Editorial: DEP needs to address hemp smell
New industries will always have growing pains.
It shouldn’t be surprising that growing hemp should be experiencing hiccups. After all, growing hemp is something that hasn’t really happened — legally, at least — in Pennsylvania for decades. The namesake of Hempfield Township and Hempfield Area School District may have once been common here, but as marijuana’s industrious cousin, growing it got the ax ages ago.
But with the renewed interest in marijuana for medicinal purposes and the CBD oil derivative as a component to food, cosmetics and more, hemp has become all shiny and new again. It’s being grown once more, and it’s being processed.
And that’s where the growing pains stop belonging to the industry and start becoming the property of the community.
In Jeannette, people say it stinks.
That’s not a figure of speech. The 70 Jeannette residents who work for the Patriot Shield Security hemp-drying operation probably think the new business is great.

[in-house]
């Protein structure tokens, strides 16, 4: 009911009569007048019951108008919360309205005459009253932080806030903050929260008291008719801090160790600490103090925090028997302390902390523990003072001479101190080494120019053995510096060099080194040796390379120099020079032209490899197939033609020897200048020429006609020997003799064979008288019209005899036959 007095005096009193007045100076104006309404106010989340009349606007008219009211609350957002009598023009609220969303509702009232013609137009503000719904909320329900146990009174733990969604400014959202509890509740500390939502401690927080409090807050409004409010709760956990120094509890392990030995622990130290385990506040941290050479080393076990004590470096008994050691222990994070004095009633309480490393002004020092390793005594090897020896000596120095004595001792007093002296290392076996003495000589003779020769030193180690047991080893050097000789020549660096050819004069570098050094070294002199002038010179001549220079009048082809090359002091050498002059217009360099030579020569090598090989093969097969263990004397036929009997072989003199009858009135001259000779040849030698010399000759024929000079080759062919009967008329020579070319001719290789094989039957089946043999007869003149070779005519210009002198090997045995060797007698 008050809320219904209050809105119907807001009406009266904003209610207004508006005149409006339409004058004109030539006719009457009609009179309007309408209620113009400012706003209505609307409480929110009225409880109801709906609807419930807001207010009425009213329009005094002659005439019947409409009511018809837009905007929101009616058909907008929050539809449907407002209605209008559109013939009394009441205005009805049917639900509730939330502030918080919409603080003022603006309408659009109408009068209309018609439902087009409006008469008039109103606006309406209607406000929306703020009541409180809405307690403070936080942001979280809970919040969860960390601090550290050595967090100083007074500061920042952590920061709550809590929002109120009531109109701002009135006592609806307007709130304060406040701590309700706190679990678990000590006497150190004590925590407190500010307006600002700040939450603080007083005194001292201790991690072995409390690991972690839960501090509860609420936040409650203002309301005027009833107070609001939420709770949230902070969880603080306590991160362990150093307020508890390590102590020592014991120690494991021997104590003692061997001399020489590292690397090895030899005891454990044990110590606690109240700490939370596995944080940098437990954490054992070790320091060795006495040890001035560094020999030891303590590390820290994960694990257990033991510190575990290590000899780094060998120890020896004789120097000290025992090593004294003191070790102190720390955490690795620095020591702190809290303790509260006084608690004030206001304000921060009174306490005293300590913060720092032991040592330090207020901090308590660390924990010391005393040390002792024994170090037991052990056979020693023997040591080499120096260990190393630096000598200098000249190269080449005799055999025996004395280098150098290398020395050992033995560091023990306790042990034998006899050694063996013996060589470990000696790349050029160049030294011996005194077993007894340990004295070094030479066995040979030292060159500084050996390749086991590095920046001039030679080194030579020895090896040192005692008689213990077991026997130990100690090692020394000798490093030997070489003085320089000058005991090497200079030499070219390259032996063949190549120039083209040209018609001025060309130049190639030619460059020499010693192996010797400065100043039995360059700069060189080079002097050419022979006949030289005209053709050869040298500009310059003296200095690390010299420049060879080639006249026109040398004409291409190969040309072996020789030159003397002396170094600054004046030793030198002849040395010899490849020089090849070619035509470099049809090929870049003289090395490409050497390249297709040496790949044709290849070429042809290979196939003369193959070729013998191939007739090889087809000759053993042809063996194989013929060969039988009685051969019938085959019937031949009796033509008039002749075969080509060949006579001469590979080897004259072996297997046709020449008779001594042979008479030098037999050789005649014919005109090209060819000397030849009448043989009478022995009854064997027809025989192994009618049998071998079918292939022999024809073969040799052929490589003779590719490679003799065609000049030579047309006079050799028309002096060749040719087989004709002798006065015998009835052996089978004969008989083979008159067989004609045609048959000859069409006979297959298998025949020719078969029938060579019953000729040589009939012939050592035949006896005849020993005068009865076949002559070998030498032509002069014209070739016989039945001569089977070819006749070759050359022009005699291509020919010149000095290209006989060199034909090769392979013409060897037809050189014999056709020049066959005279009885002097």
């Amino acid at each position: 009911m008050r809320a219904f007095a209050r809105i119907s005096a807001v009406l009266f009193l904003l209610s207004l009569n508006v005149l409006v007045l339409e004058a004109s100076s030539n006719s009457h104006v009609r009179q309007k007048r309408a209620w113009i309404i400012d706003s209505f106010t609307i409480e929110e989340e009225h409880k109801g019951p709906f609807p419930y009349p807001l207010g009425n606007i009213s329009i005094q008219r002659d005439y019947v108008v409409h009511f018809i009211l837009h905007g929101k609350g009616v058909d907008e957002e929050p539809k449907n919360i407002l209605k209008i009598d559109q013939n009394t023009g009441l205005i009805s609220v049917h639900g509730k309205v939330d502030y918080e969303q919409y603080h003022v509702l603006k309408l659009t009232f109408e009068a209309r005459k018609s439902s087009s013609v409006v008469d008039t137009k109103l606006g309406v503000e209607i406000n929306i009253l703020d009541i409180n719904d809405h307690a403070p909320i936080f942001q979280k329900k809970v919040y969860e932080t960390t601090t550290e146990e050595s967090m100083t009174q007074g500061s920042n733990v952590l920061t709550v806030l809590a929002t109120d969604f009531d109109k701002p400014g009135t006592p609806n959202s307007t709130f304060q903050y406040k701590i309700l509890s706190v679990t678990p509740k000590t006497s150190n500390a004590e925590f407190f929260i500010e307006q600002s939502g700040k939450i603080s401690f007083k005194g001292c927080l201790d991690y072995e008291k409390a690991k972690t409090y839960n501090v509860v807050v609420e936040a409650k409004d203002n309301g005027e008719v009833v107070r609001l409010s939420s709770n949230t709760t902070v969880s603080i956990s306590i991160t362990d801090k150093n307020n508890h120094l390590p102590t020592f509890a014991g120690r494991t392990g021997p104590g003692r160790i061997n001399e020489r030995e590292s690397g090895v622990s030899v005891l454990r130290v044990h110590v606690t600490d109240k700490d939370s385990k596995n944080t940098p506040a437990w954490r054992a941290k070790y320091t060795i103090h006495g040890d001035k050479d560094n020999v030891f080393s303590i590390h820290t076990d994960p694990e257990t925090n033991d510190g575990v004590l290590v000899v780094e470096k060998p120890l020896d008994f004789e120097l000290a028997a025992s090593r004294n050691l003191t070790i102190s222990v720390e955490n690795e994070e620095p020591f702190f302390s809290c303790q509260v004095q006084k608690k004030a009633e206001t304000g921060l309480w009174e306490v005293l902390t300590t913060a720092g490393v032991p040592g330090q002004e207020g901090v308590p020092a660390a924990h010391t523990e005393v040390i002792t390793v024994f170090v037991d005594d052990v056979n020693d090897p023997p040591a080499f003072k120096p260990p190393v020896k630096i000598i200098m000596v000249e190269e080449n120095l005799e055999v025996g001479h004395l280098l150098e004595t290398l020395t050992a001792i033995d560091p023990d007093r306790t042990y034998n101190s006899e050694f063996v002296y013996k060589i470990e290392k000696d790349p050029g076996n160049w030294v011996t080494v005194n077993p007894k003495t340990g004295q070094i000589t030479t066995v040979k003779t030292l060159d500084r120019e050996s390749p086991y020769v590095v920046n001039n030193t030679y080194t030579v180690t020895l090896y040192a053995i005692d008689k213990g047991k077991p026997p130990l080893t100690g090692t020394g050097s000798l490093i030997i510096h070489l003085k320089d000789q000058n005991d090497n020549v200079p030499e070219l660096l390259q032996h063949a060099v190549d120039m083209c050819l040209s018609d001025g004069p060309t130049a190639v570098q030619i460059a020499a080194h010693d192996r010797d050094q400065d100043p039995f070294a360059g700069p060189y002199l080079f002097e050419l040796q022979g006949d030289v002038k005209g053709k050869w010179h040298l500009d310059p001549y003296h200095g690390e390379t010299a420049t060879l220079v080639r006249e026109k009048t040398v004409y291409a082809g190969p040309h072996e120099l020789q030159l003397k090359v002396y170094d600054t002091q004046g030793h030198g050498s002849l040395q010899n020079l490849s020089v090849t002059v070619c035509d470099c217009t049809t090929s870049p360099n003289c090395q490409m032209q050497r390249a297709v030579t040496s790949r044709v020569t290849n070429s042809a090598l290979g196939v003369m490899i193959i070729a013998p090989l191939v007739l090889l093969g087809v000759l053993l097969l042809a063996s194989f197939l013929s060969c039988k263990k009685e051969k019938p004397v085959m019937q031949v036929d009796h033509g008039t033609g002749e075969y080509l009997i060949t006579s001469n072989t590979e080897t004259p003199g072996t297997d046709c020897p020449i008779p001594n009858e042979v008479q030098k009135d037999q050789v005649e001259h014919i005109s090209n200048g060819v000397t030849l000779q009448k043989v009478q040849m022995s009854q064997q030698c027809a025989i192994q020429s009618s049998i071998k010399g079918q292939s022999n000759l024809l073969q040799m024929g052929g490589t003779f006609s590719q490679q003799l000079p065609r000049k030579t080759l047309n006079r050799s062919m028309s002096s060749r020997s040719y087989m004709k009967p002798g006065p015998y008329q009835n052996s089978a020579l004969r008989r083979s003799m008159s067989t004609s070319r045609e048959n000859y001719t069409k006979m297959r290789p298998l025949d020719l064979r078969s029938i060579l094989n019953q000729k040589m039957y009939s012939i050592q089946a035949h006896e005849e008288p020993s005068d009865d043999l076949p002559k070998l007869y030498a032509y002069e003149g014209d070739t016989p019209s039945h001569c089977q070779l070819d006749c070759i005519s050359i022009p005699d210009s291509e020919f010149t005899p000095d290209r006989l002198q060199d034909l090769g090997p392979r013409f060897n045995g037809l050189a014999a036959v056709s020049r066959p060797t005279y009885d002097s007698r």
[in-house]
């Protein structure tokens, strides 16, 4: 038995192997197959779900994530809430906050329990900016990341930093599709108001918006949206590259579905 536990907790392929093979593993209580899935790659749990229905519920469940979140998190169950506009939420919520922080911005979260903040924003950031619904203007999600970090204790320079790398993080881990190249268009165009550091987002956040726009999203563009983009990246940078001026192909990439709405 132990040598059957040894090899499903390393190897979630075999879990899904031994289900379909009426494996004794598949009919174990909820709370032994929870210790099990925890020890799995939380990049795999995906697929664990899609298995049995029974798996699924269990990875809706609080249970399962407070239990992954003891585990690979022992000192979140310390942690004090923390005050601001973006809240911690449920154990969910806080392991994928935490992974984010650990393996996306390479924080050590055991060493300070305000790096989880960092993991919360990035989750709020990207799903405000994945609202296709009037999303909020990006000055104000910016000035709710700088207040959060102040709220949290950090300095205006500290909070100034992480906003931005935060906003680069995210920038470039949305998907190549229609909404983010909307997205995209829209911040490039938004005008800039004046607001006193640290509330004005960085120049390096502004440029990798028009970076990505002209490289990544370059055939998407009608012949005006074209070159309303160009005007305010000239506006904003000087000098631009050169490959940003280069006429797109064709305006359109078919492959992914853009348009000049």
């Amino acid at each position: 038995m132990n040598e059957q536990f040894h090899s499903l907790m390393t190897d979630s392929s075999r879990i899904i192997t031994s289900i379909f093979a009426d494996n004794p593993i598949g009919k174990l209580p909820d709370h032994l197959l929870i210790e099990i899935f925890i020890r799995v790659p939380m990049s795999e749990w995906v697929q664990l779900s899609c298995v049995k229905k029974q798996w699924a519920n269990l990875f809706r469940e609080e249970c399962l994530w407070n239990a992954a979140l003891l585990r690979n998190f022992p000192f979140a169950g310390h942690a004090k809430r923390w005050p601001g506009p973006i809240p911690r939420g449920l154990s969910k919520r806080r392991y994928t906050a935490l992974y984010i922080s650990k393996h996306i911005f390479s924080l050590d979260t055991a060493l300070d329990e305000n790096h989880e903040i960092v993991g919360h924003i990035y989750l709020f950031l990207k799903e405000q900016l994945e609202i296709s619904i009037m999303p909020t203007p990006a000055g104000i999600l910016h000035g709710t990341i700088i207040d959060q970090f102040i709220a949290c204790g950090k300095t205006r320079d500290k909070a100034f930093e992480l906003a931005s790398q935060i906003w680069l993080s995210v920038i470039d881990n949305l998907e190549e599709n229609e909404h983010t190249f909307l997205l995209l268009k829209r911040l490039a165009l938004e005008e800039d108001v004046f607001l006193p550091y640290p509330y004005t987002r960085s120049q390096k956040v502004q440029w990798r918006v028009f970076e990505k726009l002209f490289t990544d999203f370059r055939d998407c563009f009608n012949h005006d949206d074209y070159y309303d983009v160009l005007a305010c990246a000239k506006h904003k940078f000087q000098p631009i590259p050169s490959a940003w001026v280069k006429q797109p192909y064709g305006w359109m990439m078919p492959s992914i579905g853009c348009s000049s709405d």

But it actually, literally stinks. Jeannette Mayor Curtis Antoniak has received more than a dozen complaints. The city issued a cease-and-desist order but walked that back when the company made plans to solve the problem, and Patriot Shield did install air scrubbers.
The state Department of Environmental Protection still responded to two new smell complaints, and an inspector called the odor “nauseating.”
Nauseating is hard to work around. It’s awful to live near. Nauseating is the kind of word used to describe things like old paper mills, sewage plants and pig farms. It has an impact.
The smell of drying hemp is nothing anyone has had to deal with for generations, so it isn’t surprising that people doing it now might not know it needed to be addressed. Anyone with a slacker college roommate who burned a lot of “incense” might have guessed, though. The Colorado-based Patriot Shield probably should have had someone in the organization aware that certain plants can have a distinct smell.
DEP’s notice of violation is toothless but further action could come if a solution isn’t found, and how DEP handles this is important because it will set the tone for the industry, which — like a fast-growing child — needs to learn its limits.
Letting hemp or marijuana businesses grow wild could hurt the communities they inhabit and ultimately the industries themselves if they seem to be poor neighbors.